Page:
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Food for Thought

Food for Thought

What do you hunger for?

It's a good question. So many people hunger for something other than food, but they don't receive or achieve this, and so they find an acceptable substitute.

Let me begin by explaining what is hidden in plain sight and share some linguistic components that I have learned about in my work with Andrew Austin. These I discuss in the Slimming in My Salon workshops.

Language reflects our mental processing and this in turn affects our language.

It appears that there's a relationship between how we communicate certain concepts, process information and process food. Listen to the idioms and the metaphors we use around information processing and you'll see a significant parallel and overlap between information and food processing.

Here are some classic examples of food or digestion metaphors which convey information processing.

  • We talk about a newsfeed.
  • Some people like their information broken down into bite-size chunks.
  • Some people bite off more than they can chew.
  • Others wish to be spoonfed information.
  • Some people don't want people forcing their ideas down their throats.
  • Some people ruminate before making a decision.
  • Someone might have more on their plate than they can handle.
  • So there're a lot of metaphors and idioms around information processing that are also essentially  digestion or food metaphors. Why is this and what does it mean for weight loss?

The hypothalamus in our brains controls appetite and food intake. If certain parts of the brain are affected it affects how people know when to start or to stop eating.

Here's where it gets interesting. When working with anorexics in their final stages of life, Andrew noticed that there was a blatant refusal to accept food as well as a complete refusal to accept information that was different to the system of information that they had organized.

Some families would show their loved ones mirrors and tell them, "look you're not fat". They would try desperately to get information into the system, but there was a complete block to taking anything in. They were refusing food in the same way that they were refusing information.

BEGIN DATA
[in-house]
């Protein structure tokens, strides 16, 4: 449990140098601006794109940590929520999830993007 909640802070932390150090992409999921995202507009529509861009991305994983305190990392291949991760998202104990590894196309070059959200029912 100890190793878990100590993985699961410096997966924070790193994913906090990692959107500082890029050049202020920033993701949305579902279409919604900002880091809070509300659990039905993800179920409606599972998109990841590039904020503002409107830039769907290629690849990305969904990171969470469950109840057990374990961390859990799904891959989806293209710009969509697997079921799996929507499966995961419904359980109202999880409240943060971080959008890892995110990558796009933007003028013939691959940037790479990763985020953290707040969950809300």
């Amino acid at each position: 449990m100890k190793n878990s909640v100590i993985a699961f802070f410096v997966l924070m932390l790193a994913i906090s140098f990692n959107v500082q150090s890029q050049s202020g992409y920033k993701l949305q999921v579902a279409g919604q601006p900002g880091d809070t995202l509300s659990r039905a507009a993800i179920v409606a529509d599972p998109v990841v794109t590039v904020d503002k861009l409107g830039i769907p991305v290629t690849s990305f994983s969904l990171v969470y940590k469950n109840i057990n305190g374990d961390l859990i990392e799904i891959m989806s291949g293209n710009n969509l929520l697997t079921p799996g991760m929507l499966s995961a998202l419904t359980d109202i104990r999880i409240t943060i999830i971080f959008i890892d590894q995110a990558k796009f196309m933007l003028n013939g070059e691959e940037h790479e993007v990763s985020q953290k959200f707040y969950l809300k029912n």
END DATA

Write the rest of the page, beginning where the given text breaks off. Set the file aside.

Bulimics, on the other hand, seem to be very receptive and to take everything in. They seem to take all information in, but don't assimilate or absorb any of it, much like they do with food. They also get the information out as soon as possible and then revert to what they usually do.

Even if it's not true all of the time, it's there in our language and in plain sight, but very easy to miss.

Start to think about how you prefer to process information? Pay attention to this obvious/ elusive aspect of language that you use. Are you the kind of person who takes everything in? Or are you selective with what you take in?

Are you somebody who pays attention to details or are you the person who likes to take in the whole picture? Do you just scan the heading of articles or do you read articles in detail?

Are you somebody who retains information and if so how do you process it? Can you understand the information and apply it?

What is the form or style of information that you prefer?

Do you like facts and figures? Do you ask your friends how much their holiday cost?

Or are you only interested in the emotional component? Do you ask if they had an exciting time and if they met interesting people?

How do you take information in and what do you do with it when you've got it?

Then start to think how this may correlate to the food you eat.

For so many people with weight issues, it quickly becomes obvious that the issue is not the food.The issue is how we think, feel and make decisions.



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שני, יולי 15, 2024